Robert Benne, in the second edition of his widely read Ordinary Saints has proposed a “strategy of gracious tolerance… Repentance, forgiveness, and amendment of life should be left for homosexuals to work out privately, as is the case for other persons who struggle with the demands of the Christian life.” For those “who seem ‘fixed’ in their orientation… [and where sexual abstinence] is not being observed, it is gracious privately to encourage sexual fidelity within committed friendships. Such an arrangement is far better than the dangerous promiscuity practiced by a significant portion of the homosexual subculture. From a Christian point of view, it is the lesser of evils.” The lesser evil argument Benne makes here is the honest price that must be paid to the authority of Scripture. Scripture, as read in the Augsburg Confession, authorizes and blesses the life-long union of one man and one woman in the hope of children; any other blessing in God’s name would be extra-Scriptural “enthusiasm,” as the Reformers tagged the schismatic belief that God speaks apart from his revealed Word in canonical Scripture. Honest proponents of blessing same-sex unions acknowledge this.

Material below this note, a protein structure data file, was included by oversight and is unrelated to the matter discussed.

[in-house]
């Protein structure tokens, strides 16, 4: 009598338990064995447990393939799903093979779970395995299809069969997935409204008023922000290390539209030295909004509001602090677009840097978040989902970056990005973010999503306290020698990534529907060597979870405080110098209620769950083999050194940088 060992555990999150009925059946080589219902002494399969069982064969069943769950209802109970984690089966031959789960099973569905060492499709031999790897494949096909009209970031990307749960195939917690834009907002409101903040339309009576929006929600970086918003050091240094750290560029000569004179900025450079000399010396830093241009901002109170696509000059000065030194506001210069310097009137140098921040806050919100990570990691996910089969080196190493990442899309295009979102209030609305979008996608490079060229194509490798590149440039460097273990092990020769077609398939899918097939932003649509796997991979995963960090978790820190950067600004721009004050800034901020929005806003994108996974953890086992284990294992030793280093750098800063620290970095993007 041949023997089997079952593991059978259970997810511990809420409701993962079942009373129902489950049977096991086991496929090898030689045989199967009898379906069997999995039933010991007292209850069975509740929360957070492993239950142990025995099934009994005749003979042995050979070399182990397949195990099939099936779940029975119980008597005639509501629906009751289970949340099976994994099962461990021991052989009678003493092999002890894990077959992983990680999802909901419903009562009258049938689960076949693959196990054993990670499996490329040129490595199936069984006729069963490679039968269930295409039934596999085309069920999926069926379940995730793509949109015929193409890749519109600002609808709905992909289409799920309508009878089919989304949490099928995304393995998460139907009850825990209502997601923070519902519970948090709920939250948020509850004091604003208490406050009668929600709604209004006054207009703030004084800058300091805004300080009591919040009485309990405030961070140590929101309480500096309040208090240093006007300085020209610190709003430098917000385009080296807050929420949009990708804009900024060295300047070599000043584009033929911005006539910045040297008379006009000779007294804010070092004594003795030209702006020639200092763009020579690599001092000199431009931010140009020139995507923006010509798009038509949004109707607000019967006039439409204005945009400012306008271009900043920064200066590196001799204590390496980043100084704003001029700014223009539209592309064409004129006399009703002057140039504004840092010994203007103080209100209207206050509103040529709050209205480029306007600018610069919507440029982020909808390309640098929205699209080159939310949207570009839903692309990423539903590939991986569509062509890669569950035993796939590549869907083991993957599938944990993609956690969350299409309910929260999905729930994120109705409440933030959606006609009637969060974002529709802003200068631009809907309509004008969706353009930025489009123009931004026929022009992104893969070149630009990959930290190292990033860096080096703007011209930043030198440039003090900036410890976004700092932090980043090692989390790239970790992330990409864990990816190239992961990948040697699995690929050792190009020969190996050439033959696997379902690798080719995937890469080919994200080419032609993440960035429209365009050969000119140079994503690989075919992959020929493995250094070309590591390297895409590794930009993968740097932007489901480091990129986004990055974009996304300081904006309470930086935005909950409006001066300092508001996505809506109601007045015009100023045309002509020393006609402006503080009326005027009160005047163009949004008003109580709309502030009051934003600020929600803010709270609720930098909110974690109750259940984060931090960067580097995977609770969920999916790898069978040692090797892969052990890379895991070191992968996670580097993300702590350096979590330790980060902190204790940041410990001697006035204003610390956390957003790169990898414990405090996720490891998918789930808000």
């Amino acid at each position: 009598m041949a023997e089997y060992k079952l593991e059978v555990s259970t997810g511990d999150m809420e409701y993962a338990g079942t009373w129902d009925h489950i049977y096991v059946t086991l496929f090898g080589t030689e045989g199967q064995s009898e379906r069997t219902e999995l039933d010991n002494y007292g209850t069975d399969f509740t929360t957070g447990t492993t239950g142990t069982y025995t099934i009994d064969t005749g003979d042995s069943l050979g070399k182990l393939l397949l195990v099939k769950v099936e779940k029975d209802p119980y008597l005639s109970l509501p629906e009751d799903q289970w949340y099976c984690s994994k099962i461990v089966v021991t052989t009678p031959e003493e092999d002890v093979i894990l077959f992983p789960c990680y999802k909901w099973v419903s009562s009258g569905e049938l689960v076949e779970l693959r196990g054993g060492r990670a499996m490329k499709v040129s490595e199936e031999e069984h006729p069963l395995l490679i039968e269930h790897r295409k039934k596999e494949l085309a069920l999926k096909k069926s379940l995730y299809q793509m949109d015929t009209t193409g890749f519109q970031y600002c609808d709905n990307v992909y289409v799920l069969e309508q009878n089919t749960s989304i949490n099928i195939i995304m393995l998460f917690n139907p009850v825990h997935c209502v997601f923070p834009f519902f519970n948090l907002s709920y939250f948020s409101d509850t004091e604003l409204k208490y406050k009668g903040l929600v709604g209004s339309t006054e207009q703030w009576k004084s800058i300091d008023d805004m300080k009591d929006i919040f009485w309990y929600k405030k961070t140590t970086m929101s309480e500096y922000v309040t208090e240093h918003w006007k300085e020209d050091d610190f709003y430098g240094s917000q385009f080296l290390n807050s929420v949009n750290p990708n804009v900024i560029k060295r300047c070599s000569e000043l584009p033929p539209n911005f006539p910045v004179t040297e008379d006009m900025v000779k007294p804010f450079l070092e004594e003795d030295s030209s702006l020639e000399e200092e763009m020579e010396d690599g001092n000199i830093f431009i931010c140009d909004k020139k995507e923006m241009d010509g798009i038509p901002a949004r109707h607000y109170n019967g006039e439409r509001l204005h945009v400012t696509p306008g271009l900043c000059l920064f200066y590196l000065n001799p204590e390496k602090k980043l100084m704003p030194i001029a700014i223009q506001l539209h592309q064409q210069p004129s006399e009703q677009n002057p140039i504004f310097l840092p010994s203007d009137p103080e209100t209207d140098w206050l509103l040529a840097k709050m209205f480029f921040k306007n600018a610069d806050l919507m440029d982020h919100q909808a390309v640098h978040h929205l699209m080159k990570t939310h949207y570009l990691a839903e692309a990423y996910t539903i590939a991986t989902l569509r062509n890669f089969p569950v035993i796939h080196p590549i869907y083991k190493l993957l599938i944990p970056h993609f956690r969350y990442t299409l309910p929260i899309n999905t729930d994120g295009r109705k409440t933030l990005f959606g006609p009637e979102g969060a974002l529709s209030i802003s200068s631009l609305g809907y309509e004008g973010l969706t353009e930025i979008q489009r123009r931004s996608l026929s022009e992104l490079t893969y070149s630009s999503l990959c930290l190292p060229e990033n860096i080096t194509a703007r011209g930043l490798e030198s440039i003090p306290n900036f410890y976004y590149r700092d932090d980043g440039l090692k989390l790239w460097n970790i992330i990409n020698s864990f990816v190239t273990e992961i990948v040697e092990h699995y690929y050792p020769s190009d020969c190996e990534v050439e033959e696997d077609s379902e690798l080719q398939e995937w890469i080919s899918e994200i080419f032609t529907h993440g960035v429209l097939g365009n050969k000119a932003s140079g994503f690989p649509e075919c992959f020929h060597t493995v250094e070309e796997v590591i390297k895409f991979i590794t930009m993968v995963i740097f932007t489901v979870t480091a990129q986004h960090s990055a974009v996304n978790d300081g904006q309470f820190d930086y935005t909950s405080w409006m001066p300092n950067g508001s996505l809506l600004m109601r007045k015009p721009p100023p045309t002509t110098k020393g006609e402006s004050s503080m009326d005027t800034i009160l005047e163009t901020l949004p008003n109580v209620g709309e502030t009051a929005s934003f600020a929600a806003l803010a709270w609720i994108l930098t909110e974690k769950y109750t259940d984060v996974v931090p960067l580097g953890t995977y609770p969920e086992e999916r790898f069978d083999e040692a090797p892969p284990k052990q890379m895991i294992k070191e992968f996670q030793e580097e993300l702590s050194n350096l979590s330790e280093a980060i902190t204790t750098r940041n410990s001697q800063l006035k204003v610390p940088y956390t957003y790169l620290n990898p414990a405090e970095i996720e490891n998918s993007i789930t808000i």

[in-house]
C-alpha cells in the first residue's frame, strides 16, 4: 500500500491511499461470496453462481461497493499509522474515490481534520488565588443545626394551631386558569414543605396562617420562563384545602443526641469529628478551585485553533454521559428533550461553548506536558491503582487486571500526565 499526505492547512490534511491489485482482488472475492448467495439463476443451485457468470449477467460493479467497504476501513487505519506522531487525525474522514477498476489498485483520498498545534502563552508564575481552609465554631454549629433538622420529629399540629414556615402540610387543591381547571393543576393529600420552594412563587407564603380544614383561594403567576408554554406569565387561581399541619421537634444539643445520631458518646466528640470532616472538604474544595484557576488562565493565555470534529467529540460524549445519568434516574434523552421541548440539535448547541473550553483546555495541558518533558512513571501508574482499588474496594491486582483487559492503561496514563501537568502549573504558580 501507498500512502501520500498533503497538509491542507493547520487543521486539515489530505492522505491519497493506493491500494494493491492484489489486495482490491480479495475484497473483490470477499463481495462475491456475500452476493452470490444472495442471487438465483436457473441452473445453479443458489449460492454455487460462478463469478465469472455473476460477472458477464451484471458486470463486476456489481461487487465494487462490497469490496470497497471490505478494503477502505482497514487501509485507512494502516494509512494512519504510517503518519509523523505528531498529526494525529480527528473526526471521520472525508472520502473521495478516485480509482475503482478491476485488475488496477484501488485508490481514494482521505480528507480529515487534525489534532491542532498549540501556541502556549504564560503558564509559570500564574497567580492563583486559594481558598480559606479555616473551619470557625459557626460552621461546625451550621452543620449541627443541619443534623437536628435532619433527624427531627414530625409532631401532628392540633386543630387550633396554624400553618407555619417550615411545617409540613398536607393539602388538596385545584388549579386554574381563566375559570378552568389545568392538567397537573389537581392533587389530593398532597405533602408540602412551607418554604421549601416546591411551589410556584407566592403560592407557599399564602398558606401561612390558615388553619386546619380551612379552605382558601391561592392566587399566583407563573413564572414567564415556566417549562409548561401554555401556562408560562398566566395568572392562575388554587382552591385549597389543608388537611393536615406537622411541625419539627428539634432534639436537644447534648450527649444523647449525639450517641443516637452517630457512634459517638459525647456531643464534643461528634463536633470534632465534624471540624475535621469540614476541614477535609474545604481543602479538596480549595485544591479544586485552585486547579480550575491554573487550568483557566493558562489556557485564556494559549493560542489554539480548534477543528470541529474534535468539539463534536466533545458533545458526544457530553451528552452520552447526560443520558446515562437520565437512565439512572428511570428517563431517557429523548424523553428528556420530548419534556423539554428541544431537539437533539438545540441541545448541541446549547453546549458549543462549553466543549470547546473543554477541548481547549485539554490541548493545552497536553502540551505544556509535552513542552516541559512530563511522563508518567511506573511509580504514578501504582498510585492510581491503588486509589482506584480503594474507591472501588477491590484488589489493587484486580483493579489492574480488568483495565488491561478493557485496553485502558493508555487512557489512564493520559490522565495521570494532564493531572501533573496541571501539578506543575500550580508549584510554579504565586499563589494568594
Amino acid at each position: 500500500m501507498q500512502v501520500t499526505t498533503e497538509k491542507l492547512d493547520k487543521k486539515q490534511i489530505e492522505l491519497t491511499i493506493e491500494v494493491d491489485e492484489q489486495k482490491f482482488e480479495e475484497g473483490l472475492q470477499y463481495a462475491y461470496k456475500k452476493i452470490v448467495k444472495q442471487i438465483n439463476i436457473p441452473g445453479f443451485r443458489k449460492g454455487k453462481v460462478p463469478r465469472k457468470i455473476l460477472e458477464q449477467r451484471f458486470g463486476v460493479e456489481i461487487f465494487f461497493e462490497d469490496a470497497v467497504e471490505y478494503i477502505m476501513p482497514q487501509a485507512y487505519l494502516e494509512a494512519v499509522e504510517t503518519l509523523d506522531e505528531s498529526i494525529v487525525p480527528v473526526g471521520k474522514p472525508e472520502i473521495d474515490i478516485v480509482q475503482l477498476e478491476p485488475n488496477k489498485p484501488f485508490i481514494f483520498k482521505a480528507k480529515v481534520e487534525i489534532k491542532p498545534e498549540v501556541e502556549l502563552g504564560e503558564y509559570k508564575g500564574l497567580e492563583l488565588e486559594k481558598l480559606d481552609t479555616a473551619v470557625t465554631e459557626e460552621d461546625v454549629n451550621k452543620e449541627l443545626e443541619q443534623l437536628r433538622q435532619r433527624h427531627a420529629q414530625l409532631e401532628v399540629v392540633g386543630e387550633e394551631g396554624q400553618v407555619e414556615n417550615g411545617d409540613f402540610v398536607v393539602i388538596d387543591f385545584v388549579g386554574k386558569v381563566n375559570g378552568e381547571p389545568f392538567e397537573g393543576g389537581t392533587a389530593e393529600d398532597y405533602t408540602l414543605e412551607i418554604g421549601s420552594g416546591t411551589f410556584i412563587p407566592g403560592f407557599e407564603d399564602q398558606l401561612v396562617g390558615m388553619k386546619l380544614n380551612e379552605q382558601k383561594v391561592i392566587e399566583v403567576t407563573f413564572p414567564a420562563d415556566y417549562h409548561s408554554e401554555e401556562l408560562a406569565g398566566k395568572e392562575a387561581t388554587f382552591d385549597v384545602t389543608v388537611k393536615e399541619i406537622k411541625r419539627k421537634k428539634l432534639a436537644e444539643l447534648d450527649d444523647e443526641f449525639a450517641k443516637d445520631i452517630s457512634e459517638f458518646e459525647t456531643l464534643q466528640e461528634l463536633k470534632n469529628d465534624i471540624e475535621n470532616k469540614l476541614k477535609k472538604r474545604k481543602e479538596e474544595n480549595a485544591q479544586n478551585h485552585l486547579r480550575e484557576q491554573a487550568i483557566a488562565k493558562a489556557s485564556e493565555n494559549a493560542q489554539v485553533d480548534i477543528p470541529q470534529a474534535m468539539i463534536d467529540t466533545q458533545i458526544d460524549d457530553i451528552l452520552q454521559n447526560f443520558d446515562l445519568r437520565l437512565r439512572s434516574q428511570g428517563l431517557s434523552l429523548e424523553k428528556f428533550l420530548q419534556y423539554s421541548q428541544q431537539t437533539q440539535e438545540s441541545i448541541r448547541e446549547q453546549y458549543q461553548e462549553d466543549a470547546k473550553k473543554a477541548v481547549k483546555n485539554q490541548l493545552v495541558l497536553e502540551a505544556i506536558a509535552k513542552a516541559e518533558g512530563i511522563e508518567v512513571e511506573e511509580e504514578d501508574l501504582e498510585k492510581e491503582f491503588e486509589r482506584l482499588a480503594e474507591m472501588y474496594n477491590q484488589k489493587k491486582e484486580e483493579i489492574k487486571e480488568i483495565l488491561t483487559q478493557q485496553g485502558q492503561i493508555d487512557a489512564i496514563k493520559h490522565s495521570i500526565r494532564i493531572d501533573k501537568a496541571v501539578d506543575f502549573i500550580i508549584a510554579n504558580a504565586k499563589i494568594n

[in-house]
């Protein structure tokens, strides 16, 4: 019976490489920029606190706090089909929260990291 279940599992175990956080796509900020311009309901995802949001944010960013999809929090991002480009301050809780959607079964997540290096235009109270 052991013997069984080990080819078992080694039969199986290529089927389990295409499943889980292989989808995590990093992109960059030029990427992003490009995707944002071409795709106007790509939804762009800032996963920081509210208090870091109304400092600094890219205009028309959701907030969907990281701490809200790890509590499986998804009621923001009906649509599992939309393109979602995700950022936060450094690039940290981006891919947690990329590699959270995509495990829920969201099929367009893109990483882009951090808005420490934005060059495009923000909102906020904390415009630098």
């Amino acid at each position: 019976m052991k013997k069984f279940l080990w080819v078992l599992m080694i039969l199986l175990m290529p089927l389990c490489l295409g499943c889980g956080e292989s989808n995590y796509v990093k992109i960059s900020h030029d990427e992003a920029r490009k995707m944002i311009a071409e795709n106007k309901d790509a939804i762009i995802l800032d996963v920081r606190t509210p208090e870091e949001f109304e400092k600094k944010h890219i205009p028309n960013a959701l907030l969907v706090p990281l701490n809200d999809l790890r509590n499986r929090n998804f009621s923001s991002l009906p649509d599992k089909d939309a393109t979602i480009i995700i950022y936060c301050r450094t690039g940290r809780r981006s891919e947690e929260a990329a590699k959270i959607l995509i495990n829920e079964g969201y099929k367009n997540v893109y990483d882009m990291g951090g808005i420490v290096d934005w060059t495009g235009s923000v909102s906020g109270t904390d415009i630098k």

Where this truth of God’s Word is acknowledged, however, we might in Christian freedom make morally ambiguous compromises for the sake of afflicted brothers and sisters in a world broken by sin and death. We routinely do such, for example, by recognizing in the church the remarriage of those divorced at variance with the prohibition of Jesus. I believe that in this light churchly recognition (not blessing) of same sex unions might be possible.